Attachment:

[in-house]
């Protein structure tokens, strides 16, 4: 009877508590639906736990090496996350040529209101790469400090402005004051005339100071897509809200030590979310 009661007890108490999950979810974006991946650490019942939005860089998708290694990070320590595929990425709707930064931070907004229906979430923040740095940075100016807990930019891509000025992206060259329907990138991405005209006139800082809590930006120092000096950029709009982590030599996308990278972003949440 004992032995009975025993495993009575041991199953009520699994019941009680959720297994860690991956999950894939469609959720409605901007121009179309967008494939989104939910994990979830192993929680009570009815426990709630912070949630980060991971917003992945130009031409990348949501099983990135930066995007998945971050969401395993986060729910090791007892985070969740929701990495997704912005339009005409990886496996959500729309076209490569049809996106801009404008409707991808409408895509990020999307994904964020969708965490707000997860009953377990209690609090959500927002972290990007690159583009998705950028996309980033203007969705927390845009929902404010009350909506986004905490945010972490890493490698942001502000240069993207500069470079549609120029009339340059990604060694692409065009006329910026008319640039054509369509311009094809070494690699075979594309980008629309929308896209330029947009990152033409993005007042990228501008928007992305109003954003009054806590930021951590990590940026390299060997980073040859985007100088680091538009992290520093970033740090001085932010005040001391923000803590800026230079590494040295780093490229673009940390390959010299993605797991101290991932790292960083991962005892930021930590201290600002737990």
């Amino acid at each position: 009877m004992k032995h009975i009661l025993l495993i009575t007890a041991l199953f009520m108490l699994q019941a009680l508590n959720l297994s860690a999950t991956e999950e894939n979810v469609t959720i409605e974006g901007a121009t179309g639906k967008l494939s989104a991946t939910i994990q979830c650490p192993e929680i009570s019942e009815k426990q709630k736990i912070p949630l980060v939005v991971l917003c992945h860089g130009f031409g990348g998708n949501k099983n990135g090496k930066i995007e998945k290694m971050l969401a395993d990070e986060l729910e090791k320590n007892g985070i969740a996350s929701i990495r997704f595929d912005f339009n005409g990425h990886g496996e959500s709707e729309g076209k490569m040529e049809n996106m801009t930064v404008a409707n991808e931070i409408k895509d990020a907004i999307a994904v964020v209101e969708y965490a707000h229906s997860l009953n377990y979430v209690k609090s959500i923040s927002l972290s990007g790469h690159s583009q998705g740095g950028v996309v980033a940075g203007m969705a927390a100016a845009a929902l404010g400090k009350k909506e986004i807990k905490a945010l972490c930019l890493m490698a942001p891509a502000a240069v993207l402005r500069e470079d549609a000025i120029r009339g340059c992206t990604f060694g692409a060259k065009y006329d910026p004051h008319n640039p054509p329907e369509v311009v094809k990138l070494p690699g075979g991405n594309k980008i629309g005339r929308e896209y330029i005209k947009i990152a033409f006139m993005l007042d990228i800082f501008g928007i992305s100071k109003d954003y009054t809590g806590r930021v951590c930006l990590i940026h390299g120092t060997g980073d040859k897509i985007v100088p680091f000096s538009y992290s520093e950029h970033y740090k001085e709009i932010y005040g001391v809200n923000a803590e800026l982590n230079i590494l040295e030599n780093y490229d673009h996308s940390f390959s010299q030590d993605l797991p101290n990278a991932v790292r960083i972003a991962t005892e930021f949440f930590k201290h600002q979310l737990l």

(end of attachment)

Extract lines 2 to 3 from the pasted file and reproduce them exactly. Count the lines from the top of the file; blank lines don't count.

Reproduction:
């Protein structure tokens, strides 16, 4: 009877508590639906736990090496996350040529209101790469400090402005004051005339100071897509809200030590979310 009661007890108490999950979810974006991946650490019942939005860089998708290694990070320590595929990425709707930064931070907004229906979430923040740095940075100016807990930019891509000025992206060259329907990138991405005209006139800082809590930006120092000096950029709009982590030599996308990278972003949440 004992032995009975025993495993009575041991199953009520699994019941009680959720297994860690991956999950894939469609959720409605901007121009179309967008494939989104939910994990979830192993929680009570009815426990709630912070949630980060991971917003992945130009031409990348949501099983990135930066995007998945971050969401395993986060729910090791007892985070969740929701990495997704912005339009005409990886496996959500729309076209490569049809996106801009404008409707991808409408895509990020999307994904964020969708965490707000997860009953377990209690609090959500927002972290990007690159583009998705950028996309980033203007969705927390845009929902404010009350909506986004905490945010972490890493490698942001502000240069993207500069470079549609120029009339340059990604060694692409065009006329910026008319640039054509369509311009094809070494690699075979594309980008629309929308896209330029947009990152033409993005007042990228501008928007992305109003954003009054806590930021951590990590940026390299060997980073040859985007100088680091538009992290520093970033740090001085932010005040001391923000803590800026230079590494040295780093490229673009940390390959010299993605797991101290991932790292960083991962005892930021930590201290600002737990």
């Amino acid at each position: 009877m004992k032995h009975i009661l025993l495993i009575t007890a041991l199953f009520m108490l699994q019941a009680l508590n959720l297994s860690a999950t991956e999950e894939n979810v469609t959720i409605e974006g901007a121009t179309g639906k967008l494939s989104a991946t939910i994990q979830c650490p192993e929680i009570s019942e009815k426990q709630k736990i912070p949630l980060v939005v991971l917003c992945h860089g130009f031409g990348g998708n949501k099983n990135g090496k930066i995007e998945k290694m971050l969401a395993d990070e986060l729910e090791k320590n007892g985070i969740a996350s929701i990495r997704f595929d912005f339009n005409g990425h990886g496996e959500s709707e729309g076209k490569m040529e049809n996106m801009t930064v404008a409707n991808e931070i409408k895509d990020a907004i999307a994904v964020v209101e969708y965490a707000h229906s997860l009953n377990y979430v209690k609090s959500i923040s927002l972290s990007g790469h690159s583009q998705g740095g950028v996309v980033a940075g203007m969705a927390a100016a845009a929902l404010g400090k009350k909506e986004i807990k905490a945010l972490c930019l890493m490698a942001p891509a502000a240069v993207l402005r500069e470079d549609a000025i120029r009339g340059c992206t990604f060694g692409a060259k065009y006329d910026p004051h008319n640039p054509p329907e369509v311009v094809k990138l070494p690699g075979g991405n594309k980008i629309g005339r929308e896209y330029i005209k947009i990152a033409f006139m993005l007042d990228i800082f501008g928007i992305s100071k109003d954003y009054t809590g806590r930021v951590c930006l990590i940026h390299g120092t060997g980073d040859k897509i985007v100088p680091f000096s538009y992290s520093e950029h970033y740090k001085e709009i932010y005040g001391v809200n923000a803590e800026l982590n230079i590494l040295e030599n780093y490229d673009h996308s940390f390959s010299q030590d993605l797991p101290n990278a991932v790292r960083i972003a991962t005892e930021f949440f930590k201290h600002q979310l737990l």